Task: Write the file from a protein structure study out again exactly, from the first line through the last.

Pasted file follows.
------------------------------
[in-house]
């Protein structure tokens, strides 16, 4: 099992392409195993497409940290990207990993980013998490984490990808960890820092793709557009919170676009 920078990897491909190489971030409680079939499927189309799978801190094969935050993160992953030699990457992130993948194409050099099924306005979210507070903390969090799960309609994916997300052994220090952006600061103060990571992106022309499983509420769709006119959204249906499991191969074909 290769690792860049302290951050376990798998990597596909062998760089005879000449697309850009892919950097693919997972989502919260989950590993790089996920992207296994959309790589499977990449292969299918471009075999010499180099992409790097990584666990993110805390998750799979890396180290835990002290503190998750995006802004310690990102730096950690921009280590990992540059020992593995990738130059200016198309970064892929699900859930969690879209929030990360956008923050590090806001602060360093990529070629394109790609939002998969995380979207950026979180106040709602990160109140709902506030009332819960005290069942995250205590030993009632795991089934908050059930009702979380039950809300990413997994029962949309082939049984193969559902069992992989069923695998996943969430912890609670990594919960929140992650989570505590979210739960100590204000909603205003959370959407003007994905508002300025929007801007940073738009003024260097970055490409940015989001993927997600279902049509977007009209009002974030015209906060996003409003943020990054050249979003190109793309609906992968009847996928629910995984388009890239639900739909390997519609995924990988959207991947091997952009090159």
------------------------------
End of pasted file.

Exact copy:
[in-house]
């Protein structure tokens, strides 16, 4: 099992392409195993497409940290990207990993980013998490984490990808960890820092793709557009919170676009 920078990897491909190489971030409680079939499927189309799978801190094969935050993160992953030699990457992130993948194409050099099924306005979210507070903390969090799960309609994916997300052994220090952006600061103060990571992106022309499983509420769709006119959204249906499991191969074909 290769690792860049302290951050376990798998990597596909062998760089005879000449697309850009892919950097693919997972989502919260989950590993790089996920992207296994959309790589499977990449292969299918471009075999010499180099992409790097990584666990993110805390998750799979890396180290835990002290503190998750995006802004310690990102730096950690921009280590990992540059020992593995990738130059200016198309970064892929699900859930969690879209929030990360956008923050590090806001602060360093990529070629394109790609939002998969995380979207950026979180106040709602990160109140709902506030009332819960005290069942995250205590030993009632795991089934908050059930009702979380039950809300990413997994029962949309082939049984193969559902069992992989069923695998996943969430912890609670990594919960929140992650989570505590979210739960100590204000909603205003959370959407003007994905508002300025929007801007940073738009003024260097970055490409940015989001993927997600279902049509977007009209009002974030015209906060996003409003943020990054050249979003190109793309609906992968009847996928629910995984388009890239639900739909390997519609995924990988959207991947091997952009090159």